Here Are A Few Signs That Your Current IT Company May Need To Go
There’s always a chance of outgrowing your IT company. That’s the unfortunate reality of any business partnership. But when you’re dealing with technology support, it’s easy to find yourself in a situation where it’s simply no longer the right fit. This happens often, especially if you’re caught in what we call the frustrating technology support loop – you wait on hold, interact with someone overseas, talk to people who don’t even know your environment, and at the end of the day, wait hours, or worse, day for an issue to be resolved. This can make even the most relaxed, laid-back person feel outraged.
So how do you know you’ve outgrown your IT company?
Maybe you are caught in the frustrating technology support loop. But maybe you’re not and the relationship is simply not working due to:
- A lack of knowledge with the technologies you use
- A lack of availability outside of regular business hours
- A lack of transparent, honest billing practices
- A lack of expertise in the industry you’re operating in
It’s not always terrible service that ends a relationship. Sometimes, it’s the little things that, over time, turn into big challenges that can’t be tolerated anymore. Here’s the thing: Your technology is the foundation of your business. Something as simple as not understanding the industry-specific regulations you must comply with can make or break the relationship between your organization and your IT company.
The 4 signs it’s time to make a change…
Hiring an IT company has become the standard for most businesses looking to handle their information technology environment properly. But not all IT companies are the same. If you’re not satisfied with the technology partner you’re working alongside, it’s time to make a change for the better. As your company continues to evolve, your partnerships may not work for you, especially if your IT company isn’t keeping up with the changes you’re making, such as new software, employees, support requirements, and other factors.
If you feel like you’ve outgrown your current IT company, here are the 4 signs it’s time to make a change:
1. They take a reactive, rather than proactive, approach:
This should be clear in the number of issues you’re encountering. If they’re taking a proactive approach, this means they’re monitoring your network around-the-clock, keeping your systems maintained with updates and fixes, and overall, preventing issues from occurring in the first place. If they’re taking a reactive approach, they’re doing the bare minimum and you’re likely struggling with:
- Issues happening on a regular basis (at least once a week)
- Malware infections occurring on the network
- Software compatibility problems popping up
- Outdated equipment that lags or lacks in performance
The reactive approach, commonly known as the “break/fix model,” is simply outdated. Nowadays, a proactive approach, commonly known as the “managed services model” works much better as the IT company charges a flat-rate monthly fee to keep your technology running at peak performance.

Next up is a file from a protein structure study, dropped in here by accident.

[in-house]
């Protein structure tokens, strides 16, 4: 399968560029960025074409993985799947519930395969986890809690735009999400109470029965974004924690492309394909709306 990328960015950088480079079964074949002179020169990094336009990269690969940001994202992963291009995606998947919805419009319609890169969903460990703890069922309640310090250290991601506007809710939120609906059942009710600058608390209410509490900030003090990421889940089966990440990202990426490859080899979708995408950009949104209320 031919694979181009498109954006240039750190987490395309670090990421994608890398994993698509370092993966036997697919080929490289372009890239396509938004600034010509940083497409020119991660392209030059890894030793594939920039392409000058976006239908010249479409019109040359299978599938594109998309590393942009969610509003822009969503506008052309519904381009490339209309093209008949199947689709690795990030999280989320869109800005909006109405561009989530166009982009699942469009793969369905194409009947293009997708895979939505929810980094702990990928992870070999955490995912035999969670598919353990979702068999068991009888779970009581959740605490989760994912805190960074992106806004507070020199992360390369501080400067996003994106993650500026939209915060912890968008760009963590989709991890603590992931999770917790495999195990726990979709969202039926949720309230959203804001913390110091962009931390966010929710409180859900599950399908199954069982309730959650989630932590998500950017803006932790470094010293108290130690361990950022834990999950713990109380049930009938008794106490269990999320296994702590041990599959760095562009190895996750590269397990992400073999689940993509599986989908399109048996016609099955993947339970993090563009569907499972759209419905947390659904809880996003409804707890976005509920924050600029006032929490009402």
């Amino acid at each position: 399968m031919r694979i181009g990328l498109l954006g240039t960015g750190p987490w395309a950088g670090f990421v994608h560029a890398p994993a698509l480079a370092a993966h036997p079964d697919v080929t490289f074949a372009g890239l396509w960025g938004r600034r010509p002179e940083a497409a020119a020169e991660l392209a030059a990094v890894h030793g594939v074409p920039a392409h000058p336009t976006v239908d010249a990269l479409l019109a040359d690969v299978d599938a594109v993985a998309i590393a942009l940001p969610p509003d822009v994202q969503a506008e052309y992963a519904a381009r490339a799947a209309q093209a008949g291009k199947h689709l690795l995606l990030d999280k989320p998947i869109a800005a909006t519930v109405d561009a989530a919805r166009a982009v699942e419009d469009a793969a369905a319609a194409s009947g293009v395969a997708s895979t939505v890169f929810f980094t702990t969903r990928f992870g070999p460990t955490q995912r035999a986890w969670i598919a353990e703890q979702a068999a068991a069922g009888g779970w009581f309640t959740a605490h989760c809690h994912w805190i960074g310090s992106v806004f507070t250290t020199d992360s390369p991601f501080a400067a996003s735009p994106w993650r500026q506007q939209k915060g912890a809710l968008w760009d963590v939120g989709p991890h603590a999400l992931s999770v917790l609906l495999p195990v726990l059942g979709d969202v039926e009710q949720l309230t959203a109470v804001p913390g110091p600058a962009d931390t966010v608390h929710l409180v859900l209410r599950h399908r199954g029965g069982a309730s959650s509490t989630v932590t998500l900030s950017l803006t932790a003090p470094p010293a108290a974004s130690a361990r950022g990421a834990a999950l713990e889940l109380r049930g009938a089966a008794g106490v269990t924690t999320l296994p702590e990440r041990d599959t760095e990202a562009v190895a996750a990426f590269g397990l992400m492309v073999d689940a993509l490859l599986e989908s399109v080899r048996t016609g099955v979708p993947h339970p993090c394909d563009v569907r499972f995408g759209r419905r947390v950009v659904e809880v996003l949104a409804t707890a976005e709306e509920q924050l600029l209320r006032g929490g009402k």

2. They don’t understand your unique compliance and/or technology needs:
If you’re operating in an industry with specific technology and/or compliance needs, it’s important to work with an IT company that understands those needs and has experience in that realm. For instance, healthcare providers use a lot of specific software programs. They also must comply with HIPAA (and for the record, the partners they work with must be compliant too!)
Your technology partner should not only have an in-depth understanding of the compliance and/or technology requirements you have, but they should also undergo regular training to ensure they’re up-to-date on the challenges facing your industry.
3. They don’t speak to you and your team about cybersecurity:
Unfortunately, cybercrime is evolving at an incredibly rapid rate. Hackers are becoming more sophisticated and coordinated each and every day. Your IT company’s main priority should be keeping you safe against threats, and if they’re not talking to you about cybersecurity, they’re likely not prioritizing keeping you protected. They should implement a multi-layered approach that incorporates:
- Anti-virus software
- Web content filtering
- Intrusion detection software
- Two-factor authentication
- Employee training
- And more
Aside from that, they should also routinely review the policies and procedures you have in place, talk to you about threats you should be aware of, and overall, make sure you’re informed and prepared.
4. They feel more like a vendor than a partner:
As technology is such an integral part of virtually all aspects of your business, your IT company should feel like a partner that’s closely connected to you and in-the-loop on your organizational challenges, goals, and objectives. They should never feel like a vendor that shows up every once in a while and sends you a bill every month. You should have a few trusted, friendly faces that understand:
- Your organizational objectives
- Your challenges
- Your infrastructure
- Your team members
If they’re more of a vendor than a partner, chances are, they’re not helping you strategically leverage technology.
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